“Don’t worry about the rattling sound in the engine,” the rental-car attendant assures us as he hands us the keys. We are already a little concerned due to the fact that the Tirana airport’s rental-car yard is actually behind an old shed guarded by a rather angry-looking dog on a chain. With only one other car in the lot, we wonder if we were lucky to secure one of the last available vehicles, or that there are actually only a few rental cars in rotation due to Albania’s diminutive presence on the tourist map.
We set off from the Tirana airport – two girls on an impromptu roadtrip through Albania, inspired by tales of its pristine beaches. We had been planning to hire a GPS with our rental car (not possible) and, failing that, use our phones to navigate (no service). So we are left with an illustrated tourist map sought out in desperation at the airport. It’s more of an interpretive representation than an accurate one, and our only guidance from the rental-car guy is to find the main road and follow it.
We turn onto the most significant road we can find. The landscape is quite barren, sparsely dotted with the cement skeletons of houses begun and never finished. As we near a semblance of civilisation, the houses are complete but seem to be built in spite of each other. At first the vivid pinks, oranges and greens of their facades are almost aesthetically assaulting, perhaps because it’s like nothing we’ve seen before. But as our journey continues, we soon realise that the cheerful colour palette is an expression of a simple joy that radiates throughout the local community.
The rudimentary nature of our map and general lack of street signs means that we have to stop and ask for directions – often. But what is surprisingly evident is that no matter whom we stop to ask – at petrol stations, roadside fruit stalls and tiny bakeries – everyone is eager to help us. Most eye us curiously, as if it’s rare to see two girls driving alone through Albania. No one speaks English, and we’ve managed to learn only ‘thank you’ in Albanian, but fortunately the language’s roots lie in Latin, so our basic grasp of Italian, Spanish and French helps us to glean words to send us vaguely in the right direction.
Our destination is the seaside town of Vlorë, which, theoretically, we should have reached long before sundown. But consecutive wrong turns have slowed us down and we arrive just as dusk is falling, driving around frantically in search of our hotel before we are cloaked in darkness. We practically hug the concierge when she tells us we’ve arrived at the right place.
When we slide back the curtains in our hotel room the next day, the sea sparkles before us. Vlorë is to be our base for the next few days as we explore the hidden beach gems of Albania’s southern coast, and we head out towards the mountain range we must conquer in order to reach the best beaches. Virtually every available stretch of coastline is a paradisiacal cove lapped by pristine blue waters, indicating that we really needn’t travel far to experience the beach. But we’ve heard that true paradise lies beyond the mountain range in the small town of Dhermi.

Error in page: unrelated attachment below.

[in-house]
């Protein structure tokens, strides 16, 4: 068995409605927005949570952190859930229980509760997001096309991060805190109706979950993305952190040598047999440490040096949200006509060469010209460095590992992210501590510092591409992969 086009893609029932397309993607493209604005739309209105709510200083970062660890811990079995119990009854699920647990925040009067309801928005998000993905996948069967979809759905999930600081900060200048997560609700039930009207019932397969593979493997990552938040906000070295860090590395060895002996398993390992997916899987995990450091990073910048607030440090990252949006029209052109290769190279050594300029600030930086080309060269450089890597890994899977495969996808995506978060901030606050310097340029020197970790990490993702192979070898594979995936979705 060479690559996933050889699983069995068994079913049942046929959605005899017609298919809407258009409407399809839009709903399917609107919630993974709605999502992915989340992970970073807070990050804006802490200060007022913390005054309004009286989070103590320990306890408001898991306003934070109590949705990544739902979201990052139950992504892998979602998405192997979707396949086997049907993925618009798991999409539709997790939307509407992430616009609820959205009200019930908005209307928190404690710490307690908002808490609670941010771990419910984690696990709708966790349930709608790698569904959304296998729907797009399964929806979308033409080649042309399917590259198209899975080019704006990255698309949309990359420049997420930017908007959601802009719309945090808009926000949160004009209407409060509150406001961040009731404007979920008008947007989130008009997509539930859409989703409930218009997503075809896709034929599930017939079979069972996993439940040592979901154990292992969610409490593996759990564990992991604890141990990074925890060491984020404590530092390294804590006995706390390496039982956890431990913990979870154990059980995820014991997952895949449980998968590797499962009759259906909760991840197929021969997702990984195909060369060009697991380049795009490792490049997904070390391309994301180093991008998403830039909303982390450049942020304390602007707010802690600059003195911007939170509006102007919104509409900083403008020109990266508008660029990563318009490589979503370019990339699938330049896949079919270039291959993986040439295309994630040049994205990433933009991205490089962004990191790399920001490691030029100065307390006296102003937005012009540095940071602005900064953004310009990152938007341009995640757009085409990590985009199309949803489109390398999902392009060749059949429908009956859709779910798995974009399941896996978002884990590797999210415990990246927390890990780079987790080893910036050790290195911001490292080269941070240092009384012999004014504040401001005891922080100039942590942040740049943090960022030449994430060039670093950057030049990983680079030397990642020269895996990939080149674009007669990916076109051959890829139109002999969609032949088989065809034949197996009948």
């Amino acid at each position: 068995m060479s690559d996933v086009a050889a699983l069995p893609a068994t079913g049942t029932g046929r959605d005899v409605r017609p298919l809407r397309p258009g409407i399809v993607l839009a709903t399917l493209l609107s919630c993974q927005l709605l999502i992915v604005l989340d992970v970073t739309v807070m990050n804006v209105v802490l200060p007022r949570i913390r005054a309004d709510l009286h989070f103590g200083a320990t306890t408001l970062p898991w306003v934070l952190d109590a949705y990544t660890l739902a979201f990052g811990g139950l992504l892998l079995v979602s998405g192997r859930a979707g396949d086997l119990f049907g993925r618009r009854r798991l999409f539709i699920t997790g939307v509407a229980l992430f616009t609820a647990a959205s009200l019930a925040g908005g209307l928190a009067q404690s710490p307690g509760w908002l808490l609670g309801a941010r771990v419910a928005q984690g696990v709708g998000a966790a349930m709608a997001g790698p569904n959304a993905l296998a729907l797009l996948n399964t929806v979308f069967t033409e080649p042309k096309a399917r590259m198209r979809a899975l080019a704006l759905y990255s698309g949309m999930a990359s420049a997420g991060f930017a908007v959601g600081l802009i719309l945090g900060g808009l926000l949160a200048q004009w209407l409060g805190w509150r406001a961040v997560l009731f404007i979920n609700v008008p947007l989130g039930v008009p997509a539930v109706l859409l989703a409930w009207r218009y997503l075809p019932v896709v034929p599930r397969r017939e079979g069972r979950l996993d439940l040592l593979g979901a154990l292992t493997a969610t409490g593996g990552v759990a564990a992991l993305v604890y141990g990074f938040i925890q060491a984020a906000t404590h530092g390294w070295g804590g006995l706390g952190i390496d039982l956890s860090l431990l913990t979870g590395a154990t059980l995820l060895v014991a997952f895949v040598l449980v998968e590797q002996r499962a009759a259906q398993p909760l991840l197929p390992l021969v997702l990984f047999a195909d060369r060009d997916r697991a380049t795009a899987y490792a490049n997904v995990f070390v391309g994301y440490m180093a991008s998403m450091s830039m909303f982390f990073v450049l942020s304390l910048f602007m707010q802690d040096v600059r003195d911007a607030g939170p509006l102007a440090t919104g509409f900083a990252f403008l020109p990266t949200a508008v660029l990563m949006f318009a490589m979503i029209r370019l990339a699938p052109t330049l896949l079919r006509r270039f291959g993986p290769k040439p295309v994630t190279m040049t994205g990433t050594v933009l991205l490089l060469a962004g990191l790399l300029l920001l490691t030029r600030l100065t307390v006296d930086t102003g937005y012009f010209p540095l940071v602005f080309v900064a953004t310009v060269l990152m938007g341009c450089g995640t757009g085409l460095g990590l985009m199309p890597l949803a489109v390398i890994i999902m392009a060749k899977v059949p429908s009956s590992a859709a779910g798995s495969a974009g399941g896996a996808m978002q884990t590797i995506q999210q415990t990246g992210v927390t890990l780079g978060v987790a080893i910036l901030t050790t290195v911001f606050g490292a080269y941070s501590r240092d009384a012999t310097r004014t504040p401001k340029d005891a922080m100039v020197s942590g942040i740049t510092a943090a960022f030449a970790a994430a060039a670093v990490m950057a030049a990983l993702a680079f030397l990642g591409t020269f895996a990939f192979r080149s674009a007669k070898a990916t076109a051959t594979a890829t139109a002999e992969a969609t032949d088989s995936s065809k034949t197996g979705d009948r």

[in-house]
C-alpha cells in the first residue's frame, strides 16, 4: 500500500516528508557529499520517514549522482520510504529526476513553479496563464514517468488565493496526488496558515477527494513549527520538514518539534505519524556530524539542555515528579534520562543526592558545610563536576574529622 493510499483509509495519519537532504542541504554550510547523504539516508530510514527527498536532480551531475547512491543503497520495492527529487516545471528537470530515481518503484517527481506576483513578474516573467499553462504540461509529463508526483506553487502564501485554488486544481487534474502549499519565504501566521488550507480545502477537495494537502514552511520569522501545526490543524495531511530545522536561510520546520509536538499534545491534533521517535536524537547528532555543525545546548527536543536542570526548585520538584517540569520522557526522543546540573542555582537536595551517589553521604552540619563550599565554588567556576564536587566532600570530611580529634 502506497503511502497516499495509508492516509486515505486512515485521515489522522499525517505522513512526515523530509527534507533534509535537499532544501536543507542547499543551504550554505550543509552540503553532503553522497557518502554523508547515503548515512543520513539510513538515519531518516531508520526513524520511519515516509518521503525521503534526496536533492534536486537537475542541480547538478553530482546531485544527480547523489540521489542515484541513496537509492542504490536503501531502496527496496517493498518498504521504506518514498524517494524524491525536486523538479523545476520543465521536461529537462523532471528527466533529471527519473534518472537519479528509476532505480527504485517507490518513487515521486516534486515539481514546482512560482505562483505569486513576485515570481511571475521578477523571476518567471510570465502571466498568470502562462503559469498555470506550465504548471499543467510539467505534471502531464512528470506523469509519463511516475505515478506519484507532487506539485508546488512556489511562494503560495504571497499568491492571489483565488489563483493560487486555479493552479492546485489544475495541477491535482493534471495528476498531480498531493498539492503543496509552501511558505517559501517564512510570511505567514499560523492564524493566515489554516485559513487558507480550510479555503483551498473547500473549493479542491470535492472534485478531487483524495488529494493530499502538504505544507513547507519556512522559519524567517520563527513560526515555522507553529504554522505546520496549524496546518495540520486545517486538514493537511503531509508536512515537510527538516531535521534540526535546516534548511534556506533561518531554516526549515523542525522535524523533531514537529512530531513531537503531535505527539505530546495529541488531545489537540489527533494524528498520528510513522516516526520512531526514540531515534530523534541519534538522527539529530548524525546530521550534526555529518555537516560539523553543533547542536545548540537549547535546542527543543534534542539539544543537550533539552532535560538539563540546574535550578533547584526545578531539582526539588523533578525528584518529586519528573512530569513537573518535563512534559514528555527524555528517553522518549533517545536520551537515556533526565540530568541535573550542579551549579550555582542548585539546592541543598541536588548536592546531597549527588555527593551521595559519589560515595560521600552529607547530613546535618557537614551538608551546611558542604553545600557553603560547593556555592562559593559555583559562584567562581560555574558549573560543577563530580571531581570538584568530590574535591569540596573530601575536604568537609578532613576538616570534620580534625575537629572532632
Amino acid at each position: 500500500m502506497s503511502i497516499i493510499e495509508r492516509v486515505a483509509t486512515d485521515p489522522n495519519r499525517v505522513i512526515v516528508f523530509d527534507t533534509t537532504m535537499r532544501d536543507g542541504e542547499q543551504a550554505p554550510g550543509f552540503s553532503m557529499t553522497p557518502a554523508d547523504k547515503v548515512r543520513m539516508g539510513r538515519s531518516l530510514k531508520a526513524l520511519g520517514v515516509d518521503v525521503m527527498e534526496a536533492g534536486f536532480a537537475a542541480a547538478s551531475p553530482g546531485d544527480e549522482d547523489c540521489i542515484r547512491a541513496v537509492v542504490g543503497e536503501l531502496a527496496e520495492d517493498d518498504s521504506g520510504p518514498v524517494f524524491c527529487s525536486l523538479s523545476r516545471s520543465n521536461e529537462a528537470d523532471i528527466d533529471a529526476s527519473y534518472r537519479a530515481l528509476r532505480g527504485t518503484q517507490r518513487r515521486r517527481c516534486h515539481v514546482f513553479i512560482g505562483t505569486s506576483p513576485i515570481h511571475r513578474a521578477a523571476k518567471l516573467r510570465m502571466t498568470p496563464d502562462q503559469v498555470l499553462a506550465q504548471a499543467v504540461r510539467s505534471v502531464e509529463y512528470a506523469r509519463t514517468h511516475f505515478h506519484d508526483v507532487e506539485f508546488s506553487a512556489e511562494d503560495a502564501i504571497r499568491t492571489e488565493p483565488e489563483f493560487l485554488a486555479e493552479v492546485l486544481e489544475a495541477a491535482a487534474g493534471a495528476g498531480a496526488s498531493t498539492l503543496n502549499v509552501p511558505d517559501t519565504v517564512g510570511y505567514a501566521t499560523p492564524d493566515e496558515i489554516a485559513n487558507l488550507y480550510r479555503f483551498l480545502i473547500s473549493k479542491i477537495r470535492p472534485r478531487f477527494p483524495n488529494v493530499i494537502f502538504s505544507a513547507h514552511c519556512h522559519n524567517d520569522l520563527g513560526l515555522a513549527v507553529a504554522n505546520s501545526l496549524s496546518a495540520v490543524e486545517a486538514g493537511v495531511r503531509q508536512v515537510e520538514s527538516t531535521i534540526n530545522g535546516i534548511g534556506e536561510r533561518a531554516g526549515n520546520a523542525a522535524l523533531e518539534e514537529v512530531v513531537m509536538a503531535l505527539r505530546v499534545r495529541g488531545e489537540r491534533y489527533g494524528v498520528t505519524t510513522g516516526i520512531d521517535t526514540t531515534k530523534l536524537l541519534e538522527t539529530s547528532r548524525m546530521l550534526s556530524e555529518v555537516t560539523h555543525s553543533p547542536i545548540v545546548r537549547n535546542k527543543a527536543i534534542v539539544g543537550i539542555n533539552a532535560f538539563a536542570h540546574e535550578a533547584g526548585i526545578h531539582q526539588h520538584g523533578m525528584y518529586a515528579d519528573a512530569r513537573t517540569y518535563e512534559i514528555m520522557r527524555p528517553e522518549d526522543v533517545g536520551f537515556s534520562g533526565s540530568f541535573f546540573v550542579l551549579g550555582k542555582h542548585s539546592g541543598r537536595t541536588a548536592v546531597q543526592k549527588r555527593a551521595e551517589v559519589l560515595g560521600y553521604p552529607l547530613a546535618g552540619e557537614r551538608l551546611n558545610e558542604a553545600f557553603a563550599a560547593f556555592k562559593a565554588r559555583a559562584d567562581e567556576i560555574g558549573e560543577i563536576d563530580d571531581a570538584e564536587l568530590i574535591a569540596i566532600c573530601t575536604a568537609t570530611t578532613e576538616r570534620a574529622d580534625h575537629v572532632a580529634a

Along the roadside, wildflowers sway in all directions, seemingly to their own individual rhythms. Up on the winding road hugging the mountainside, plump cows mosey precariously close to the edge, as bells hang around their necks and their tails swish happily. It’s clear who owns the roads in these parts, as we regularly stop to give way to flocks of lazy sheep, mischievous goats and the occasional timid donkey.
The aroma of wild thyme, sage and rosemary baking in the sun sails through the open car window and roadside honey stalls dot the roads that nestle in the mountain’s peaks. Near the top, an old couple shuffles down the incline. The man frailly clutches a walking stick, while the woman hoists an overflowing basket of branches on her back. Their tanned faces are like leather, yet filled with joy – I half expect them to pass them again, still trudging along, on our return journey to Vlorë.
We sidle down the mountain into Dhermi and come to a stop at a private beach bookended by two looming rocks and shaded by an enormous tree. The water is heavenly and is immediately deep only a few steps from the beach – enough for me to struggle to touch the bottom in one breath – and yet it is so clear that I can play with my shadow on the sea floor. The dramatic crescendo of La Traviata reverberates from the restaurant above the beach and across the water, as if calling out to its Italian homeland across the Adriatic Sea.
Fresh from our swim, we climb the stairs up a small ridge to the restaurant. Knowing little about what composes Albanian fare, I happily discover that the country’s close proximity to Greece and Italy results in a fusion of two of my favourite cuisines. Tucking into a stellar spread of woodfired pizza, creamy tzatziki, tart olives and Greek salad, I think I’ve discovered paradise.